"A shy person can turn into someone very passionate in Latin dance, for example, like becoming someone completely different in performance," Ma says. "However, street dance is a reflection of your true self.

"In the show, not everyone is good at English (when communicating with one another)," he adds. "But once the music starts and you begin to dance, people will soon know who you really are and tune in your vibe."

French dancer Rochka Noel, simply known as Rochka, is one of the contestants on the program. (PHOTO PROVIDED TO CHINA DAILY)

Big step forward

Street dance has never been so popular and is making its presence felt on the global stage. Break dancing, or breaking, a genre of street dance, is part of the recent 14th National Games in Xi'an, Shaanxi province, and will also be included in the upcoming Paris Olympic Games in 2024.

It's huge progress for street dance, and "I totally agree with it", Rochka says with a laugh, speaking of the Olympics that will take place in his home country.

"Unfortunately, I cannot enter the competition because I'm not a good break dancer."

Yang Kai, the champion of the third season of Street Dance of China, has become the head coach of the Sichuan province break dancing team.

"Our ultimate goal is to be at the Olympics representing China," he states.

Still, no matter which genre the dancers specialize in, Street Dance of China is providing them with a warmup.

Lu reveals that an all-star international team will be formed by the end of this season and an ambitious worldwide performance tour under the Street Dance of China banner is also to be launched.

"They'll go back to their own countries like cultural ambassadors and organize competitions to choose talented dancers," Lu says. "When they come back for the fifth season, a global final will be staged."

As China now has capacity to host such a competition, the director adds, "we'll shoulder the responsibility, to avoid the world's street dance culture from being interrupted by the pandemic".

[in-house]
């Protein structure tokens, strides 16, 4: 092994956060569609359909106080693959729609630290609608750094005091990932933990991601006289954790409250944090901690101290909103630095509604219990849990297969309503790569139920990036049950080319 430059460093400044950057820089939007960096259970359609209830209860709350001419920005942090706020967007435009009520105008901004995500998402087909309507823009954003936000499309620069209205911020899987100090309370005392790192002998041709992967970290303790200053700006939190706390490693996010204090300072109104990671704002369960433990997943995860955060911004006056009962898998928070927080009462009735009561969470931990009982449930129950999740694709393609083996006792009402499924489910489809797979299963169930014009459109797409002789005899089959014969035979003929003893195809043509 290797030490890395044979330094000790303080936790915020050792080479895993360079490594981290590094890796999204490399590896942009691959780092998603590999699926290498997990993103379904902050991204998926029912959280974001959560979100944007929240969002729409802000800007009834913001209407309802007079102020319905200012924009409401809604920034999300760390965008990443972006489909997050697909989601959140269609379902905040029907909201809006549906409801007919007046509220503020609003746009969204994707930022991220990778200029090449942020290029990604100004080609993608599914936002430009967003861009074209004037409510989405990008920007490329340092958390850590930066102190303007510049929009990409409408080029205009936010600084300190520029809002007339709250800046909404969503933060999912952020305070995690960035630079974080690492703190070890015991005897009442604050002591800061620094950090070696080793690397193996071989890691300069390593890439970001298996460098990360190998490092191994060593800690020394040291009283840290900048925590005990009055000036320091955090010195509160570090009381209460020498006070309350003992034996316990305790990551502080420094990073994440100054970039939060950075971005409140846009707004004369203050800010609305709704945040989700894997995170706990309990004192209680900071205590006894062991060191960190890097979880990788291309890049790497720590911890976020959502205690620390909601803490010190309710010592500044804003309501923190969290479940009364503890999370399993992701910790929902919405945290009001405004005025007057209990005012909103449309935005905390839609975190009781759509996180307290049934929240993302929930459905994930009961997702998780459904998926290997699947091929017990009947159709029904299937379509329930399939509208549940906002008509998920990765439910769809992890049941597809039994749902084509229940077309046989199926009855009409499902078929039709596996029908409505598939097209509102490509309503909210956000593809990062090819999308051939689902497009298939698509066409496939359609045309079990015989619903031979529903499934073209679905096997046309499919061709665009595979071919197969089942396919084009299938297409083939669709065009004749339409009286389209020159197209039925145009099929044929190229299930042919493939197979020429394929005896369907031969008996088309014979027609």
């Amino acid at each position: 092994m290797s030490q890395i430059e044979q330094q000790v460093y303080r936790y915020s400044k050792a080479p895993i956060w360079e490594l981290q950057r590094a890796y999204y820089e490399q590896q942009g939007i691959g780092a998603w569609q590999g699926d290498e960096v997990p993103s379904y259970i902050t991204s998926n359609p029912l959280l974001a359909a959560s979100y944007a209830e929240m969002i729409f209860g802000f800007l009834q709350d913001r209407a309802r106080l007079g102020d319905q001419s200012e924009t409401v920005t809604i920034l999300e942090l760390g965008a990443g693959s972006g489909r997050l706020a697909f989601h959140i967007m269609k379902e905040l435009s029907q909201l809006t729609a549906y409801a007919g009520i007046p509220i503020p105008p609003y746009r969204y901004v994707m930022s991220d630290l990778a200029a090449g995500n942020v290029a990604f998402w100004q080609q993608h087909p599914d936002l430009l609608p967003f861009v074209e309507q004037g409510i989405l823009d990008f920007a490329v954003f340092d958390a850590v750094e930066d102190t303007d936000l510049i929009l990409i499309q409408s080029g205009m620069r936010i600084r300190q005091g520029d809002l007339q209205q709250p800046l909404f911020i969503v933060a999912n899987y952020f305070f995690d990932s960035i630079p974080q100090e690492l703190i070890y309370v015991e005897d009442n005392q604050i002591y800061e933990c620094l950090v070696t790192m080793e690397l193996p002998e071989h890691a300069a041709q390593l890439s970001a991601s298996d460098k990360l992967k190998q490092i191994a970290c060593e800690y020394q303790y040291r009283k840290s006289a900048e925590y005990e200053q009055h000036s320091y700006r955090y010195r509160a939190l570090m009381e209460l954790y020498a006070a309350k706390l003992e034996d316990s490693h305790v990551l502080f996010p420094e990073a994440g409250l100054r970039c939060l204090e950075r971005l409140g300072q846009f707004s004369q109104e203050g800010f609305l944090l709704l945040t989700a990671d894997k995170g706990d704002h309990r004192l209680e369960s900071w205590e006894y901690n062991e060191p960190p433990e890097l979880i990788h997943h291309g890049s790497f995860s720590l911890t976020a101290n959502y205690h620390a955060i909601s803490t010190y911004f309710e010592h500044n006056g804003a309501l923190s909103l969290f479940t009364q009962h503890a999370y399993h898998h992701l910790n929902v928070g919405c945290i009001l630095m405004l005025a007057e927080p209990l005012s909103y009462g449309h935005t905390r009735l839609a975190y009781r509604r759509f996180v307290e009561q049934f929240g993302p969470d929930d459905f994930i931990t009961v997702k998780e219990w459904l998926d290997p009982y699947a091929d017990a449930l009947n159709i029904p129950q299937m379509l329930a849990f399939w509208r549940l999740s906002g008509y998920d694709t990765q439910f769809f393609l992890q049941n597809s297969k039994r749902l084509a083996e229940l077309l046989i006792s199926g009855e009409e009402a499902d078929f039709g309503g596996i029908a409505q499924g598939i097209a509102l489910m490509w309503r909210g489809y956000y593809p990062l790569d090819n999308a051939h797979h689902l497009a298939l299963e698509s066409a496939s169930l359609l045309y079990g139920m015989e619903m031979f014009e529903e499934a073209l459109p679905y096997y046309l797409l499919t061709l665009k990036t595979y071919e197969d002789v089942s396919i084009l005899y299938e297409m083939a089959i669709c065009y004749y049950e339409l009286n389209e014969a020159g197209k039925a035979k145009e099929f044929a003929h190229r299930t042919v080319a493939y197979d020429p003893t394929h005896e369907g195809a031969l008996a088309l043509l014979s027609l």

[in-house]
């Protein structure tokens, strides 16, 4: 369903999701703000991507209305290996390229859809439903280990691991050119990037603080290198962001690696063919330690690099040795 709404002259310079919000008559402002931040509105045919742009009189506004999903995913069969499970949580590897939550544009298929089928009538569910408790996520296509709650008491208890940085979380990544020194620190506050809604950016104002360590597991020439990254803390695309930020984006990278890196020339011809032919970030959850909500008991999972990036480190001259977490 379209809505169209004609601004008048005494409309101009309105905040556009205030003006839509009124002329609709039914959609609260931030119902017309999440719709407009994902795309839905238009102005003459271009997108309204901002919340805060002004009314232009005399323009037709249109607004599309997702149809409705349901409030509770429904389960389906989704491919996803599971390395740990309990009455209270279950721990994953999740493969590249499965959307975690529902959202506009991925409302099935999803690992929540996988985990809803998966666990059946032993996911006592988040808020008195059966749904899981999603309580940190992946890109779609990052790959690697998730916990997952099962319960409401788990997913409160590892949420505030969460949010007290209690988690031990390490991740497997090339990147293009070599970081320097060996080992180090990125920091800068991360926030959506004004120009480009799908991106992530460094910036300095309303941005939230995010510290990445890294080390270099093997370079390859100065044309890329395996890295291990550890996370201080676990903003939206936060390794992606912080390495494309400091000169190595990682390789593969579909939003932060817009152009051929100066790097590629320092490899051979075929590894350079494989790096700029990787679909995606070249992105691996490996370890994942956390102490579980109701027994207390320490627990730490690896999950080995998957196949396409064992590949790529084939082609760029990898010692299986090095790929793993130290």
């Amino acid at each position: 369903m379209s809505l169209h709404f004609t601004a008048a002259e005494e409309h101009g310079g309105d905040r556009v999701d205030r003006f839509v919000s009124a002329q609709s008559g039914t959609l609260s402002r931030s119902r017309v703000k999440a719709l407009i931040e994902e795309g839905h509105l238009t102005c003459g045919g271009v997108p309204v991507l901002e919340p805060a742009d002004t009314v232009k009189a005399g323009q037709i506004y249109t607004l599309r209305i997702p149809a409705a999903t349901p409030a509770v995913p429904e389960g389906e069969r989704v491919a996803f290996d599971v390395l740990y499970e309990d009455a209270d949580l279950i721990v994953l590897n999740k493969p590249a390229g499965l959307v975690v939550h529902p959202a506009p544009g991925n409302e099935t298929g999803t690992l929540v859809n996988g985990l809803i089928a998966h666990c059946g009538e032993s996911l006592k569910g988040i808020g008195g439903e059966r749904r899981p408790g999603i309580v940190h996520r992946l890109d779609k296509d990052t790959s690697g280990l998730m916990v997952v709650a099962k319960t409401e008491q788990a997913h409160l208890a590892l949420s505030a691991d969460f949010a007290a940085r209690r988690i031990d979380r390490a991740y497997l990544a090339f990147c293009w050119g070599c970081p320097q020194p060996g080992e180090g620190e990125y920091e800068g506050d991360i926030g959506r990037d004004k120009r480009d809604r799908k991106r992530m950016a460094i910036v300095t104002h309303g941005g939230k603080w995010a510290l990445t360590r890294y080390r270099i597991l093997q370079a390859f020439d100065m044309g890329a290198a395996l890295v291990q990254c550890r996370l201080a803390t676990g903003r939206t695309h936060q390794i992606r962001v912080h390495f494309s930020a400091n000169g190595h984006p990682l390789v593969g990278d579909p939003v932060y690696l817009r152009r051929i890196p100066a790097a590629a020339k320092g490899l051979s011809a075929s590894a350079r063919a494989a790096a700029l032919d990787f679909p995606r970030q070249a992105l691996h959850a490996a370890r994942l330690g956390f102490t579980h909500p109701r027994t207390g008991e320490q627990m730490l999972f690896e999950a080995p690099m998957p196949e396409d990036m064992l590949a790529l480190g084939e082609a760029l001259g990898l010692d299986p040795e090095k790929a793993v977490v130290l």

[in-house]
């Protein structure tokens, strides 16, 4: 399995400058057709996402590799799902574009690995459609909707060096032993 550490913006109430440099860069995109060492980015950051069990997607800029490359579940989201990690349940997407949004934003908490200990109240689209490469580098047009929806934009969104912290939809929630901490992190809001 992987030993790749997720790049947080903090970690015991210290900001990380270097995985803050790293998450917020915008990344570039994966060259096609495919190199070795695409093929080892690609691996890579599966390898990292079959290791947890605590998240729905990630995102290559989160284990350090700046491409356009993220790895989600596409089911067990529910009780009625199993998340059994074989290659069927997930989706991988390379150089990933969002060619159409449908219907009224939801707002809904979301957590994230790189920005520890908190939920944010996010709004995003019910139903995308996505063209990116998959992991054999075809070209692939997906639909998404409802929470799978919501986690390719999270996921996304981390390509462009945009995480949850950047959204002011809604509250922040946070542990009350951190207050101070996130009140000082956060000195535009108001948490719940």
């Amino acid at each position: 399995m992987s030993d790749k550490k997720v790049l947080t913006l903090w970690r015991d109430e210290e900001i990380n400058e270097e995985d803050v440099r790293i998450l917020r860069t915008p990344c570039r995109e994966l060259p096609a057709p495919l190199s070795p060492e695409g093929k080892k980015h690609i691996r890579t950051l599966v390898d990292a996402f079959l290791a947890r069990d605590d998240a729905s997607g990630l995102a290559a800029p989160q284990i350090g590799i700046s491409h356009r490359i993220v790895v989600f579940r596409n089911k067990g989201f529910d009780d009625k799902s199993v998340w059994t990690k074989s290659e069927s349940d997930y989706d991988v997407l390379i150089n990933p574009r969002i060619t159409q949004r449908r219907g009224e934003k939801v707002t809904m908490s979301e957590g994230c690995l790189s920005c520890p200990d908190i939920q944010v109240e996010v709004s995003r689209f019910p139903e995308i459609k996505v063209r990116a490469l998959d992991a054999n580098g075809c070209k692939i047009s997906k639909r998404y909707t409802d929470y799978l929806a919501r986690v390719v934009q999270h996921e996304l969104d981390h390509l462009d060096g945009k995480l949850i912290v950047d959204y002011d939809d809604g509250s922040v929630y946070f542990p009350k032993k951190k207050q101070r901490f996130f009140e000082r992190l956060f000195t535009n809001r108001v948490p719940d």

Thanks to the show, Chinese street dance culture has witnessed a boom in the past few years. According to statistics offered by Youku, in 2019, street dance training programs in China increased by 178 percent compared with the previous year, when the first season of Street Dance of China was released.

By the end of 2020, there were over 5,000 street dance studios in China, and it is estimated that there are more than 300,000 professional dancers nationwide.

"Online platforms have their advantages to make lesser-known cultures widely accepted by the public within a short period of time," Lu says. "When people watch street dance and love it, they'll naturally join this circle, and its influence will expand."

Han Yu, champion of the first season of Street Dance of China, is now a dance trainer. After a two-year hiatus, he has come back for the fourth season of the show.

"Street dancers have more chance for media exposure," he tells China Daily. "After the show, it's like we entered a new phase of development. People's general understanding of street dance has been greatly improving. There are not only teenagers among my students. Some people are in their 40s or 50s. I'd say the development of the past three years may equal that of the previous decade."

It may be more glamorous than ever, but it still takes hard work to be successful.

"We now have a very good environment," Ma says, echoing the sentiment. "But dancing is not about becoming a celebrity.

"For newcomers, fame can be easily gained, but pain and sacrifice have to be endured. That's why those street dancers who have become well-known (via this show) still focus on their dancing career-to set good role models for kids to follow."

Contact the writer at wangkaihao@chinadaily.com.cn


Share this story

CHINA DAILY
HONG KONG NEWS
OPEN
Please click in the upper right corner to open it in your browser !